Again, minor complaints about sequencing and dialogue excerpts aside (I could make a custom version of the album through mp3’s and a digital playlist versus being stuck with the analogue presentation, I suppose), this a great score. Maybe because Kurt Russell was staring, but with Morricone’s compositions, I almost expected some kind of monster like in The Thing to pop out. On the more bass-heavy end of the spectrum, this brooding composition with lots mood turns the typical western score into something tense and horrific.
Guitarist Jack White’s label, Third Man Records, has produced the U.S. release of this double-LP soundtrack. It is packaged to capture the grandiose of Tarantino resurrecting the Ultra Panavision 70 format. It’s a heavy release…literally. I didn’t throw it on a scale to get an actual weight, but there is so much packed in, you feel it when lifting this from the record bin.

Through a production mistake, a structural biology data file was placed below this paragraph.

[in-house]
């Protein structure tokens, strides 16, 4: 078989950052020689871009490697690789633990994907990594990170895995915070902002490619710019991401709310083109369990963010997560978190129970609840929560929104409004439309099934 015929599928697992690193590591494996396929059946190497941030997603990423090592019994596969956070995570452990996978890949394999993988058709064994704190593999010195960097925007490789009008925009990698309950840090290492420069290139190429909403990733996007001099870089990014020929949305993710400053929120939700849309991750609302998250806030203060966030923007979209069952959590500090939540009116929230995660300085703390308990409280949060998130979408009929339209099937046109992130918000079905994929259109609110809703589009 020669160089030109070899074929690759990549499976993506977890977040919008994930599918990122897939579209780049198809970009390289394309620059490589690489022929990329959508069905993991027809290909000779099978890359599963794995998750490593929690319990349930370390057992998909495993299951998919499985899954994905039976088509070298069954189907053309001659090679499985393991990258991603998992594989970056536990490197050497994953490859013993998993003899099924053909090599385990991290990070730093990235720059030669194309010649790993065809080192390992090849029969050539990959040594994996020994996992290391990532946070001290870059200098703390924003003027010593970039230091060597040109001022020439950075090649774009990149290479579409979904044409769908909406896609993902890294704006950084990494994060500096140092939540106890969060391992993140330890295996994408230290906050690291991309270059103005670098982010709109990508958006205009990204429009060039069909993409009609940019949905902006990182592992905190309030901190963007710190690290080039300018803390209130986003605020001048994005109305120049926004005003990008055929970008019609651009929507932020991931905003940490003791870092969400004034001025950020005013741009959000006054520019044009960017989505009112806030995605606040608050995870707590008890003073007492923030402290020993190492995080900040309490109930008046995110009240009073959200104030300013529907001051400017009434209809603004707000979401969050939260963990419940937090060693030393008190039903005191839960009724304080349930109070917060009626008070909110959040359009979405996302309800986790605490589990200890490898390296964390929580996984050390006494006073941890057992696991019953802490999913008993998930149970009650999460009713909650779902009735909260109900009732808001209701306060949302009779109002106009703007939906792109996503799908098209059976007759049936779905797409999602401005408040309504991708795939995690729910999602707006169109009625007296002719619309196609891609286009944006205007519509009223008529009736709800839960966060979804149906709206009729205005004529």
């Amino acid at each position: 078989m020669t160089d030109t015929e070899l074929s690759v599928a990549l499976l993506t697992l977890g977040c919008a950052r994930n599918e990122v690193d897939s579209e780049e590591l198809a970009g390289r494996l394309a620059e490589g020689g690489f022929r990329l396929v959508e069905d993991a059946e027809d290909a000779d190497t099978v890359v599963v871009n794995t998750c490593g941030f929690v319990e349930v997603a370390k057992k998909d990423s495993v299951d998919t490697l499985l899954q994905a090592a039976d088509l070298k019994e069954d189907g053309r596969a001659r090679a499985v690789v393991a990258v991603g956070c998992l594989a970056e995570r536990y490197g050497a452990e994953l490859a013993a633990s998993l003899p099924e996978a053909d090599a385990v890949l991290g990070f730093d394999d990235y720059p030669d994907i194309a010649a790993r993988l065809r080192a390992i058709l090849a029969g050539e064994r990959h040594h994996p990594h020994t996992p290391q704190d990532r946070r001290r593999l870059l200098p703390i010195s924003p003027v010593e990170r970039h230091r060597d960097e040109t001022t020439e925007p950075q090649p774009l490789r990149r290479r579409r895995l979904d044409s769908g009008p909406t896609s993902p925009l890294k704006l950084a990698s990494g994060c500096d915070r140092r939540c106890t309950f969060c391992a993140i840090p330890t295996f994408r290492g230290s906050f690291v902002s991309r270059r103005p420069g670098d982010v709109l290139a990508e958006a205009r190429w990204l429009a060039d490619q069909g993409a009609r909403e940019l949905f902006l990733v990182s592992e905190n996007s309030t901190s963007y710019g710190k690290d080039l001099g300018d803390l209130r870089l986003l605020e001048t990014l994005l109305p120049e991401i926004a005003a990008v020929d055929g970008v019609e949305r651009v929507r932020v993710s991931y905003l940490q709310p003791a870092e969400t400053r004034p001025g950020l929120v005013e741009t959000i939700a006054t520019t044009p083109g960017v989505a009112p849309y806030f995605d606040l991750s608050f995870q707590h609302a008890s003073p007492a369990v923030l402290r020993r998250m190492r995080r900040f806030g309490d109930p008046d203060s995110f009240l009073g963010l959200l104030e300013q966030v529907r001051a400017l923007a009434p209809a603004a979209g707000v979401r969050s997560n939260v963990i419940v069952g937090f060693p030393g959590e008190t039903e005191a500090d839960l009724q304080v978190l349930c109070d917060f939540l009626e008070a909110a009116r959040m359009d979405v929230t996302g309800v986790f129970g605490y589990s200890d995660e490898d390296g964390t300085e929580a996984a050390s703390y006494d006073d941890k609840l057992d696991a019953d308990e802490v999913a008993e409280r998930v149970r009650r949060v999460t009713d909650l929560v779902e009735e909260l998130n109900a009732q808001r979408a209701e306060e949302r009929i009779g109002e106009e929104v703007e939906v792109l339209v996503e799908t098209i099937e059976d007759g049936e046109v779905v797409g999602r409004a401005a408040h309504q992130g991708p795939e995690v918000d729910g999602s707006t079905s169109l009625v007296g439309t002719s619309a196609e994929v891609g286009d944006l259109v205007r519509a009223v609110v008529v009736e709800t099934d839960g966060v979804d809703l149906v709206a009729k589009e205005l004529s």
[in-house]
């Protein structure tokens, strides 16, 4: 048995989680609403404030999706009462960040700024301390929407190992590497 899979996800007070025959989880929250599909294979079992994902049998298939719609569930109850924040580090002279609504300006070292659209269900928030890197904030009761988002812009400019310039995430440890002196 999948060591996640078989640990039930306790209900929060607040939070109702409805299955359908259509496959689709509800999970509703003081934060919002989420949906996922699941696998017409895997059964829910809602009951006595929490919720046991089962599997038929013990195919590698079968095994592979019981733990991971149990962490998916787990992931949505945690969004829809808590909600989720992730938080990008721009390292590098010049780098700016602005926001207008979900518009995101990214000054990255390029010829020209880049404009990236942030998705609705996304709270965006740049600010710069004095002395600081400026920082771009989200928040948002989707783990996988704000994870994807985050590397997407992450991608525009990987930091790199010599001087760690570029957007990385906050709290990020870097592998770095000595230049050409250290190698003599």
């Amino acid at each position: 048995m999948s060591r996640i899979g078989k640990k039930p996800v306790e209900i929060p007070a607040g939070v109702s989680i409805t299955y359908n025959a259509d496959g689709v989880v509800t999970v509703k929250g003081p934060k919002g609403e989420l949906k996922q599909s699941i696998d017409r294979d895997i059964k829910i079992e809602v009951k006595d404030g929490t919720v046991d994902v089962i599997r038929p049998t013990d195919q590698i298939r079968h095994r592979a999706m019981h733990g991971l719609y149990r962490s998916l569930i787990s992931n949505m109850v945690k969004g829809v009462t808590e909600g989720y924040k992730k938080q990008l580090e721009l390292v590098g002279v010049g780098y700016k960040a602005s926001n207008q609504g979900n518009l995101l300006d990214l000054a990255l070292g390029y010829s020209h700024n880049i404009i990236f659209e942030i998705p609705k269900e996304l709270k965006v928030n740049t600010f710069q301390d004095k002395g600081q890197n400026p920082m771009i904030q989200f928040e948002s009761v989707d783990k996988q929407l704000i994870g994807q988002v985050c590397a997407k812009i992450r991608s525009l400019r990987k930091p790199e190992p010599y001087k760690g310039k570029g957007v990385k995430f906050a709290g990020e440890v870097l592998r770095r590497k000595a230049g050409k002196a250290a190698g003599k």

The sleeve is a tri-fold jacket. The front cover is from one my favorite shots in the film: a crucifix covered in snow as a stagecoach passes. Splattering on the front cover and back with the title listing is blood printed using spot UV printing. This gives the droplets a gloss that makes them stand apart from the rest of the printing. The inside of the tri-fold is a group shot of the eight characters.
Two posters are included. First, is a 36”x12” shot of the stagecoach being pulled through the snow. It shows why Tarantino would have been drawn to the extra wide format. The other poster is even longer at 60”x12”. Yet, this one is a little disappointing. It is the same shot of the group as used for the inside of the jacket. However, instead of the stock photo being transposed against black, this show shows them in a snowy outdoor setting. It’s too bad a unique shot of the group wasn’t used.
The final pack-in is a 12-page booklet. It’s mainly still from scenes in the film. I compared it with the booklet handed out during the roadshow screening of the film, and it contains mostly new photos. That was a pleasant surprise after seeing the same stock photo of the actors used twice for this released.
Overall, this is a release that lives up to the widescreen vision Tarantino had for his film. Great score packaged with a lot of extras for fans of the movie.